1Center for the Study of Innate Immunity to Hepatitis C Virus, Department of Immunology, University of Washington School of Medicine, Seattle, WA 98195, United States. Electronic address: firstname.lastname@example.org.
2Center for the Study of Innate Immunity to Hepatitis C Virus, Department of Immunology, University of Washington School of Medicine, Seattle, WA 98195, United States. Electronic address: email@example.com.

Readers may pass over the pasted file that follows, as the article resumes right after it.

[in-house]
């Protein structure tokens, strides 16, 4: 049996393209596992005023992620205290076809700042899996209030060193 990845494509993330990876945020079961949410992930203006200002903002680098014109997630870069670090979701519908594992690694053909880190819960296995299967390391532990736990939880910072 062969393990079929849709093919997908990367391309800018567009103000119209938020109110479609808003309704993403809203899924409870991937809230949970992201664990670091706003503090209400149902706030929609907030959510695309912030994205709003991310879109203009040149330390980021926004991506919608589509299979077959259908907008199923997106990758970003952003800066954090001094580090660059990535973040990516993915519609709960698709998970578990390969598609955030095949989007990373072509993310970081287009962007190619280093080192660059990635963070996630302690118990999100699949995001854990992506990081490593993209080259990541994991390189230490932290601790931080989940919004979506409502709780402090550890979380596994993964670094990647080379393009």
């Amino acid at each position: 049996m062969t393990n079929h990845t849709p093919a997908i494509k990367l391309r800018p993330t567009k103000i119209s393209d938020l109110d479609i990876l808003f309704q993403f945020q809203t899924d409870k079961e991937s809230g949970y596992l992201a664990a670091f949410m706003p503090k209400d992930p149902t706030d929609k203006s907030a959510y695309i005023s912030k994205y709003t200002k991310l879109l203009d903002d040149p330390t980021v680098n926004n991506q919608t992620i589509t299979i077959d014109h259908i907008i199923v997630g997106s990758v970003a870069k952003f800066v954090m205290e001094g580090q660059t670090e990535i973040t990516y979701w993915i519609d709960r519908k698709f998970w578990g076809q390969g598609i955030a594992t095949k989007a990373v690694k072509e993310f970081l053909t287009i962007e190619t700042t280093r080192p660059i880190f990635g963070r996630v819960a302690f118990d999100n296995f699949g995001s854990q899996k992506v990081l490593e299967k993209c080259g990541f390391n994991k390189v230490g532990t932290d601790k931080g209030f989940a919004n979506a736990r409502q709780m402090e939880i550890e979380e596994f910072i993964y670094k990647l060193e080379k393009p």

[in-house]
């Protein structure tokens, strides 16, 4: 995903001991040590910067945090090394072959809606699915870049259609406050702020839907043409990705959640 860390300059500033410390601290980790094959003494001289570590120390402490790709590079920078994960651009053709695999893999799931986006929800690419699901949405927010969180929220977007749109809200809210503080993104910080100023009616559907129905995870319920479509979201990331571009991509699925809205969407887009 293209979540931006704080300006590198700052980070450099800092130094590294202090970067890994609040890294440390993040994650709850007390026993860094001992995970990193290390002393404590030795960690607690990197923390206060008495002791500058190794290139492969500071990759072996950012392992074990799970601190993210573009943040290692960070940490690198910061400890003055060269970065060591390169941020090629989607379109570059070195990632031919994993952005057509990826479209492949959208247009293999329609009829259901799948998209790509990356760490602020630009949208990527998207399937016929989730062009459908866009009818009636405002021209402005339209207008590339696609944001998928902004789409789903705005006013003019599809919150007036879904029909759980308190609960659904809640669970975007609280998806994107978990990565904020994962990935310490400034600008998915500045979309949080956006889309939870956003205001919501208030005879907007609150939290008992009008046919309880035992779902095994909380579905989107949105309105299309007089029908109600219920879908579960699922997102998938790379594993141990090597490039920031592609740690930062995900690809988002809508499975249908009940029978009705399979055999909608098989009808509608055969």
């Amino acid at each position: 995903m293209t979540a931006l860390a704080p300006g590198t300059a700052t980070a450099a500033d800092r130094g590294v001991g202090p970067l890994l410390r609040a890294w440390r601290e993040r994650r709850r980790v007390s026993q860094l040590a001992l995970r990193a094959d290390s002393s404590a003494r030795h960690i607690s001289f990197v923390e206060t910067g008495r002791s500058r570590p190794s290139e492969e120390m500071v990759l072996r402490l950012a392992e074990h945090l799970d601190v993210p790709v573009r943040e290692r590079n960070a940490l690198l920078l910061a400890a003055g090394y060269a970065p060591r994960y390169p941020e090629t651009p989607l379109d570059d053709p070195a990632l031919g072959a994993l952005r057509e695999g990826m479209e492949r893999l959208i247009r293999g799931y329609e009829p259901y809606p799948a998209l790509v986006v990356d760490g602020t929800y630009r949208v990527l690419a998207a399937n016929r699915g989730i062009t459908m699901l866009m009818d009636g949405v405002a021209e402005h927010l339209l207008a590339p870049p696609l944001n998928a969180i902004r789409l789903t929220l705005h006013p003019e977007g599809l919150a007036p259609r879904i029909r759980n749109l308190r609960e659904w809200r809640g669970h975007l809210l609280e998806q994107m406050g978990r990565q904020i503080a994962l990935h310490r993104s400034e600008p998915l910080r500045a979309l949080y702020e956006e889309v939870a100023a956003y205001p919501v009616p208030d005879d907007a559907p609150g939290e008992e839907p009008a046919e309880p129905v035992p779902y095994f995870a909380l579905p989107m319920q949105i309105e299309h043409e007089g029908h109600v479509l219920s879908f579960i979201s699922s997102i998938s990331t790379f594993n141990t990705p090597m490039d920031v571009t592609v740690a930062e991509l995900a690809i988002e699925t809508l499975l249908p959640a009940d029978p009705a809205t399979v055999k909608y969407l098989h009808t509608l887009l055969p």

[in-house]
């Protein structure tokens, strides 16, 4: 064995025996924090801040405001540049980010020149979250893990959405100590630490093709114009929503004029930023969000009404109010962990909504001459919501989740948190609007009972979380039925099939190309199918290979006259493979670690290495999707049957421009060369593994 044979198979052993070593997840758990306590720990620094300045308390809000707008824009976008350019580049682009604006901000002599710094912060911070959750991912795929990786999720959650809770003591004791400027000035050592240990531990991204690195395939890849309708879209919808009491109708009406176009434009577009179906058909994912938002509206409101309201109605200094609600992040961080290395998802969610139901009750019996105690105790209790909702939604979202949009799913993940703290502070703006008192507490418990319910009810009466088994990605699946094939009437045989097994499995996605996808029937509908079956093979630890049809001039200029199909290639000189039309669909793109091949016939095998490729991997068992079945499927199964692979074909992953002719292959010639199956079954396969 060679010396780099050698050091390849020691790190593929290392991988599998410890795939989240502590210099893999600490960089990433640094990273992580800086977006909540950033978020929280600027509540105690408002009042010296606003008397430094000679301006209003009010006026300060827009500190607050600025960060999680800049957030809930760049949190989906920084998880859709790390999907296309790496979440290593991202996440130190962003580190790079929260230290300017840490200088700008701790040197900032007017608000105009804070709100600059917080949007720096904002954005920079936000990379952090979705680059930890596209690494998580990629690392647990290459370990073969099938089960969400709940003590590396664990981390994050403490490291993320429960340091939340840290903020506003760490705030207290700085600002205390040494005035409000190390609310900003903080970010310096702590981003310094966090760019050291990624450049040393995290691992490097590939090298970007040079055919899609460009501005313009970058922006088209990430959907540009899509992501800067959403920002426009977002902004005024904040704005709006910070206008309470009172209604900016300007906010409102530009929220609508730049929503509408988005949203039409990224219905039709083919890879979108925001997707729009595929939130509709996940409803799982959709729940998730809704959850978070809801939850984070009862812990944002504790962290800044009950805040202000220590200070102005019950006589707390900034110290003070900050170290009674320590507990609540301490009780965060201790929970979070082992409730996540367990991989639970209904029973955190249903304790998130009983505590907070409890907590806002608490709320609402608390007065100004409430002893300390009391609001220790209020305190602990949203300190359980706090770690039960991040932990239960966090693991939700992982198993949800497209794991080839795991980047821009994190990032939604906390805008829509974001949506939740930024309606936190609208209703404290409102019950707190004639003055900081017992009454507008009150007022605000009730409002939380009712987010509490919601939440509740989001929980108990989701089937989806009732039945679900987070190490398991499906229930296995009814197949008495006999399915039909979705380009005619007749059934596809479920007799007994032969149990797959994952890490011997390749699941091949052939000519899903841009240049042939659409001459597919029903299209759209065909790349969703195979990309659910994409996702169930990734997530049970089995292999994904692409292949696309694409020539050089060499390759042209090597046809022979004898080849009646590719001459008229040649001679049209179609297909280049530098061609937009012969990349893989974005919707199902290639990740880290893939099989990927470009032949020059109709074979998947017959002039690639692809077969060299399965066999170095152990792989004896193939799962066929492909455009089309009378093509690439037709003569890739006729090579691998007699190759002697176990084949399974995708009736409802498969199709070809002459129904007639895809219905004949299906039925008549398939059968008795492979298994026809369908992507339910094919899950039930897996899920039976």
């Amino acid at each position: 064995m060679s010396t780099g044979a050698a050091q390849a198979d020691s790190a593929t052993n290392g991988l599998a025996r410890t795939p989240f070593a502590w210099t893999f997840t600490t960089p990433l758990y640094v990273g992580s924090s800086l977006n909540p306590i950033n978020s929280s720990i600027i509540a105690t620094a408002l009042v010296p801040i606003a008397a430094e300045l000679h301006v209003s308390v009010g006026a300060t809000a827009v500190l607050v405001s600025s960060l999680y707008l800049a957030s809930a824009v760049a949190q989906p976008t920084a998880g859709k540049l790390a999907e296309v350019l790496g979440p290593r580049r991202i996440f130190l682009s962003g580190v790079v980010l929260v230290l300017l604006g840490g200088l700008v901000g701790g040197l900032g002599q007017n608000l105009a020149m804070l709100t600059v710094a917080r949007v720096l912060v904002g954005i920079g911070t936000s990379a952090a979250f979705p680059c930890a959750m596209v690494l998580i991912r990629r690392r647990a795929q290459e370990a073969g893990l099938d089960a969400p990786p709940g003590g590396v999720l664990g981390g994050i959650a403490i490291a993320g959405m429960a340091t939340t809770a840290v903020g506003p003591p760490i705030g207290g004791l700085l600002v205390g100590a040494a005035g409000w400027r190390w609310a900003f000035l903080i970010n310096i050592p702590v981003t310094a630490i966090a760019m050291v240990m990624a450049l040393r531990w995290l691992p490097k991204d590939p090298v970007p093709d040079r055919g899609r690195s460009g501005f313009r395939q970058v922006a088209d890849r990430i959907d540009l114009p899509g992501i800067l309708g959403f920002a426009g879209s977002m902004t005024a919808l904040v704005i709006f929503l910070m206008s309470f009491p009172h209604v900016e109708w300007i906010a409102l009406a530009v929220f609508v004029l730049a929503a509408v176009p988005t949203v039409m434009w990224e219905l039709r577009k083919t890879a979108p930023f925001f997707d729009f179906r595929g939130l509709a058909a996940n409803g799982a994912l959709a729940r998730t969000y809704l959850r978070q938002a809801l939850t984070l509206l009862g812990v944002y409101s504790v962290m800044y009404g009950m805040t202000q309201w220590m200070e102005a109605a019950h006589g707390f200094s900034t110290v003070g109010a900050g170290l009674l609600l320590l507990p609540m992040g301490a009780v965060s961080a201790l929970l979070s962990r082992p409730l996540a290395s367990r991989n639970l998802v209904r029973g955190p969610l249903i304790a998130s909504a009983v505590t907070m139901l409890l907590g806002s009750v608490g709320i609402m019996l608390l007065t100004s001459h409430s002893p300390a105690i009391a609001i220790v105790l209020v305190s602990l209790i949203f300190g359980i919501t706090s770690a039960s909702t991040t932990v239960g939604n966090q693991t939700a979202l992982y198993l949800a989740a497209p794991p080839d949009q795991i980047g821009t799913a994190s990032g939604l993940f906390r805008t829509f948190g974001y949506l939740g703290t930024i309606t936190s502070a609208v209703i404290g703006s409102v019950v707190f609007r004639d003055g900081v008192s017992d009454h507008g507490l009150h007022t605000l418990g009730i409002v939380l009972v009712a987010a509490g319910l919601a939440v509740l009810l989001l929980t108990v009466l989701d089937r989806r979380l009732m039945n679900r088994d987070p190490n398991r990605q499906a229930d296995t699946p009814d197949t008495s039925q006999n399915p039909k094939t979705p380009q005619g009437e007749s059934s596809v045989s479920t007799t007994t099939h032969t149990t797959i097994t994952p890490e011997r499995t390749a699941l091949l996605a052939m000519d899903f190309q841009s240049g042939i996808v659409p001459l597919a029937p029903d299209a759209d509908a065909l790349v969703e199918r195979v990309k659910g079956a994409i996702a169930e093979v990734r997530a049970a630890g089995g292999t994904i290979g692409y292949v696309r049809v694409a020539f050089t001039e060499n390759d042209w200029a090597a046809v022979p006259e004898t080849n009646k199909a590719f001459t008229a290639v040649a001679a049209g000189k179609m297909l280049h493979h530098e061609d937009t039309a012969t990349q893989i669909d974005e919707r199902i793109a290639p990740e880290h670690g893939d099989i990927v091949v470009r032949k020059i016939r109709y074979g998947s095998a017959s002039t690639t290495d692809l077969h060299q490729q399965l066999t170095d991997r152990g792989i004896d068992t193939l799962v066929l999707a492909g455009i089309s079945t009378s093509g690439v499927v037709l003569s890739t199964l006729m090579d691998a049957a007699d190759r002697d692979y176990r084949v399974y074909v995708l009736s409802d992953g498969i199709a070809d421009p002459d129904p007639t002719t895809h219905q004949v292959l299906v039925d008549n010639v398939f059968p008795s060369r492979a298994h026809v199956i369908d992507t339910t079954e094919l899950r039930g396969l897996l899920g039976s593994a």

Hepatitis C virus (HCV) causes 350,000 deaths and infects at least 3million people worldwide every year. Currently no vaccine has been developed. Direct-acting antiviral (DAA) drugs with high efficacy for suppressing HCV infection have recently been introduced into the clinic. While DAAs initially required combination therapy with type-1 interferon (IFN) administration for full efficacy and to avoid viral resistance to treatment, new DAA combinations show promise as an IFN-free regimen. However, IFN-free DAA therapy is in its infancy, still to be proven and today is cost-prohibitive for the patient. A major goal in HCV therapy to remove or replace IFN with DAAs or an alternative therapeutic to render virologic response with continued virus sensitivity to DAAs, thus facilitating a cure for infection. Recent advances in our understanding of innate immune responses to HCV have identified new therapeutic targets to combat HCV infection. We discuss how the targeting of innate immune response factors can be harnessed with DAAs to produce new generations of DAA-based HCV therapeutics. This article forms part of a symposium in Antiviral Research on "Hepatitis C: next steps toward global eradication."